This will definitely be one of the experiences I look back on and laugh. I’m not sure I have any other way of digesting it. I hoped I (along with the photos) provided some glimpse into my weekend. Its always easy to describe the blocks of a town, those things that remain, its much more difficult to describe the ambiance of a town- especially in India it seems too distant to ever capture with words. So I apologize if this reads like an exhausted account mixed with flashes of inspiration. I may be too tired to really recreate what happened but I’m afraid if I wait until tomorrow the whole town will be forgotten. Just in case I posted photos to capture what I have been unable too.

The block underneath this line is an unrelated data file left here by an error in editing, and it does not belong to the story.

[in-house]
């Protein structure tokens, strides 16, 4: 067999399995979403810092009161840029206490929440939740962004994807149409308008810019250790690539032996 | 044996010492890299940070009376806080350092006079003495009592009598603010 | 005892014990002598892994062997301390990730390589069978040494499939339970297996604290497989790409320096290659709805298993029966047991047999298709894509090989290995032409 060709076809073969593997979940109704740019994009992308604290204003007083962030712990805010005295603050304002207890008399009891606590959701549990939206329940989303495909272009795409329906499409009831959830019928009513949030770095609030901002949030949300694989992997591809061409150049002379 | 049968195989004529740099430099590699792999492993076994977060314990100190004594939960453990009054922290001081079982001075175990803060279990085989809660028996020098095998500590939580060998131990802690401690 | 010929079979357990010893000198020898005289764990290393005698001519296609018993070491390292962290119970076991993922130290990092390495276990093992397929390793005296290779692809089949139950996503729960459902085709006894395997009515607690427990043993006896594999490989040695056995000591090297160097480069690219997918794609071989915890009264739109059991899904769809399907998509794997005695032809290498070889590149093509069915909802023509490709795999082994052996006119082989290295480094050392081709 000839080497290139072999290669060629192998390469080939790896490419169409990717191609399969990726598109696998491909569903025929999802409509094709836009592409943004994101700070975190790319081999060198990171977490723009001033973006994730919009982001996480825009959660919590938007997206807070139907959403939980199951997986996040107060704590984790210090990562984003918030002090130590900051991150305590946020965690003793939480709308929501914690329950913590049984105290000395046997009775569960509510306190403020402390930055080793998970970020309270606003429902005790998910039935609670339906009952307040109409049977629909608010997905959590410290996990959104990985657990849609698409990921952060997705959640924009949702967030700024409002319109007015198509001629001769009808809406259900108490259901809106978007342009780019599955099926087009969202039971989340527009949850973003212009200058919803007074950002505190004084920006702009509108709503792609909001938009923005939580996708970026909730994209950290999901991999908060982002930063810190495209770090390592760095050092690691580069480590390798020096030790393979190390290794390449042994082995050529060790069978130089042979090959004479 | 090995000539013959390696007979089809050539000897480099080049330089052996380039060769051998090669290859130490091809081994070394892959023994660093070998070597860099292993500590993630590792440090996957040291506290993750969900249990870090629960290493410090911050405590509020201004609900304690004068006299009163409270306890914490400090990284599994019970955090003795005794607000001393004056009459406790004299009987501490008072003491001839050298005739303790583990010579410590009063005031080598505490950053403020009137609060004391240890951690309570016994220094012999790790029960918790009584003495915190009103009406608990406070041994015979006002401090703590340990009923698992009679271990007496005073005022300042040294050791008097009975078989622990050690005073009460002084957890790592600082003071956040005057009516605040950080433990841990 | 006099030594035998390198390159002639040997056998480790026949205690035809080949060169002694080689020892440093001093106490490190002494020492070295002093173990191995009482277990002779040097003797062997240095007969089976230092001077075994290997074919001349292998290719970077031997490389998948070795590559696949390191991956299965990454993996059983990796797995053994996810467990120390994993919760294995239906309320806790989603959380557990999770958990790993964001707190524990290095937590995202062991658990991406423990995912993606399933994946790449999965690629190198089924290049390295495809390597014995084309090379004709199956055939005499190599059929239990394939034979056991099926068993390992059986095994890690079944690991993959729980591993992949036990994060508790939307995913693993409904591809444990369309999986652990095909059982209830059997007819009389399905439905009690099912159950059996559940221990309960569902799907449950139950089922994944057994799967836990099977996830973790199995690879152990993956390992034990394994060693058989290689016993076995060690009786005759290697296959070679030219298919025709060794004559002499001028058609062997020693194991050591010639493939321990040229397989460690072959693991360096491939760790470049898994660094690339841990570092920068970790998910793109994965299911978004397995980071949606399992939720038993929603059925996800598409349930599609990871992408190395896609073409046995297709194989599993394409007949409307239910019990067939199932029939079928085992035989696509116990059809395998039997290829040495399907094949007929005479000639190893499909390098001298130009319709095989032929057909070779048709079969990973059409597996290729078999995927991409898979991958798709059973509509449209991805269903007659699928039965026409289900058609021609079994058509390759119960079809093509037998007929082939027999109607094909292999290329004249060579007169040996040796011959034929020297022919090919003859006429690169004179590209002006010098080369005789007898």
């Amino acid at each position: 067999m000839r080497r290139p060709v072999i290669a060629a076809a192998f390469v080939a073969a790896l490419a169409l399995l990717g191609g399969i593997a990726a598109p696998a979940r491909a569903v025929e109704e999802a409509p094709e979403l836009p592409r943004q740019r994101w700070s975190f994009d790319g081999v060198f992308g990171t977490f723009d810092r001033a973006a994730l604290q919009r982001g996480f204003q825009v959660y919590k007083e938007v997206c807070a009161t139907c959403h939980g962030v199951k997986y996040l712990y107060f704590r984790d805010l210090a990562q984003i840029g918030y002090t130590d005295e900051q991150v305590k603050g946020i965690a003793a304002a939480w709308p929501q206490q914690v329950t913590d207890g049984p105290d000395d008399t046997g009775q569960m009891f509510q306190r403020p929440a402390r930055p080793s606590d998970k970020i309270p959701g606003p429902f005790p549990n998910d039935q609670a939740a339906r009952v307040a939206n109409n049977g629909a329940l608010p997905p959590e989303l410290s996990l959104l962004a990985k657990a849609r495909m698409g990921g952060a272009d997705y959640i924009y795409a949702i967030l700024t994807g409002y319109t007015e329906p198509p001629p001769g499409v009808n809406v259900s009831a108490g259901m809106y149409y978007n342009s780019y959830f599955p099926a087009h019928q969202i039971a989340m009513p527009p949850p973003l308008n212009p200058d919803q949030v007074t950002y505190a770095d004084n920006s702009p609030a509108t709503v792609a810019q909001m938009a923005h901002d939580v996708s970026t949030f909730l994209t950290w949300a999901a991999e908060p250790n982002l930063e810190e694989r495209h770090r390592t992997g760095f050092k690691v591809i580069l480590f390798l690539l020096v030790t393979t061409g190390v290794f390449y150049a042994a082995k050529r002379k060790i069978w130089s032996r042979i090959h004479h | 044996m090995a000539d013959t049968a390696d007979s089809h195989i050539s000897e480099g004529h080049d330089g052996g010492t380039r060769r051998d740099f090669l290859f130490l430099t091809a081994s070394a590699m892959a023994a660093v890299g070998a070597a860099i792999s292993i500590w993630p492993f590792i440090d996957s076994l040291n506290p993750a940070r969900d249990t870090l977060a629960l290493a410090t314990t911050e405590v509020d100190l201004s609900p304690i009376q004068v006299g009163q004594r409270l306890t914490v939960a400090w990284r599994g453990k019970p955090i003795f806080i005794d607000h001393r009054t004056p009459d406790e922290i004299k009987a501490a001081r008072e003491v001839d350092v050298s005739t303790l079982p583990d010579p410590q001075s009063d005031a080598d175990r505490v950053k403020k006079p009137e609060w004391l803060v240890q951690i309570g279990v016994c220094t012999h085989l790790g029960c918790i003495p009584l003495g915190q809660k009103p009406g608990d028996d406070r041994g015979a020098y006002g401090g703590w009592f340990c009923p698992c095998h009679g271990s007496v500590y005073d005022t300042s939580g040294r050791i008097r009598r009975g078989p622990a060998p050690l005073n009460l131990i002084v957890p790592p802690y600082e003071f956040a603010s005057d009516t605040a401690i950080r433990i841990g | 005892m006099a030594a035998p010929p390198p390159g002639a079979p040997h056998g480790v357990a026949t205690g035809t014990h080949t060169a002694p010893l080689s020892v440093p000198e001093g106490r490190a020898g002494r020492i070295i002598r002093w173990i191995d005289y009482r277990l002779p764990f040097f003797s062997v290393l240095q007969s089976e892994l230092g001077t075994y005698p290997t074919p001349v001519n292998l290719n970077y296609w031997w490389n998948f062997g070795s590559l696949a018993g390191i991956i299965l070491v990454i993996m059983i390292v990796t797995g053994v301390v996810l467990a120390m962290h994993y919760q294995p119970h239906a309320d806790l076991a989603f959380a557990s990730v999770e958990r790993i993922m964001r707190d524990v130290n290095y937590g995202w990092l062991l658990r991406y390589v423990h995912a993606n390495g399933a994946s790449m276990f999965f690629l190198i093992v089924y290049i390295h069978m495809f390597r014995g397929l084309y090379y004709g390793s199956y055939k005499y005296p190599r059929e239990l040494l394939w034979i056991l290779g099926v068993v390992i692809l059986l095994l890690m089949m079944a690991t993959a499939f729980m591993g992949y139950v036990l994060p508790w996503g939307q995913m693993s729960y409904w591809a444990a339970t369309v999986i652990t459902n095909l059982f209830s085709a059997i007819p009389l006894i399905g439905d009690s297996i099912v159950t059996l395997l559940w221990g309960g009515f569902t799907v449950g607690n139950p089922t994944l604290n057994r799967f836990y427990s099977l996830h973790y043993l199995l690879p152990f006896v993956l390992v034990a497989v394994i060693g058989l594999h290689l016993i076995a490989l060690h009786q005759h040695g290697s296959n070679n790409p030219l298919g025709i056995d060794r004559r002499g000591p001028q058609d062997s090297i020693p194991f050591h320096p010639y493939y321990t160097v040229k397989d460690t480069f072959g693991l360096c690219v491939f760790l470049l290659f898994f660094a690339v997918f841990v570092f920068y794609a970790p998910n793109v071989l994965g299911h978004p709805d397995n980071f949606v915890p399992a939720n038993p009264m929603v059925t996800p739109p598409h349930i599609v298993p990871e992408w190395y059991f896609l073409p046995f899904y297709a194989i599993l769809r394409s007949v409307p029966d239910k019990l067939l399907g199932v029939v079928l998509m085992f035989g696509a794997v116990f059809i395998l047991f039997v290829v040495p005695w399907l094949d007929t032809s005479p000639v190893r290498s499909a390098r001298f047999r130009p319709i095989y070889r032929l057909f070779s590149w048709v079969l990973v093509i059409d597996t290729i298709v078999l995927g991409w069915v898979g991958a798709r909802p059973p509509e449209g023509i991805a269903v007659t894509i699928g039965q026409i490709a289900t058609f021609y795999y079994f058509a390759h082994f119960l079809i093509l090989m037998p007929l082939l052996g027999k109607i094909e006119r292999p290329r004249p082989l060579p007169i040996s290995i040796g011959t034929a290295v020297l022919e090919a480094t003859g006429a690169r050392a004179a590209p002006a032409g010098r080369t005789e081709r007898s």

One thought on “A Weekend Away”
Gender issues: It seems to me the answer is to keep the men inside. If, as a species, they are unable, or too weak, to control themselves, they should be the ones kept inside or covered up and the women can then carry on the business of life.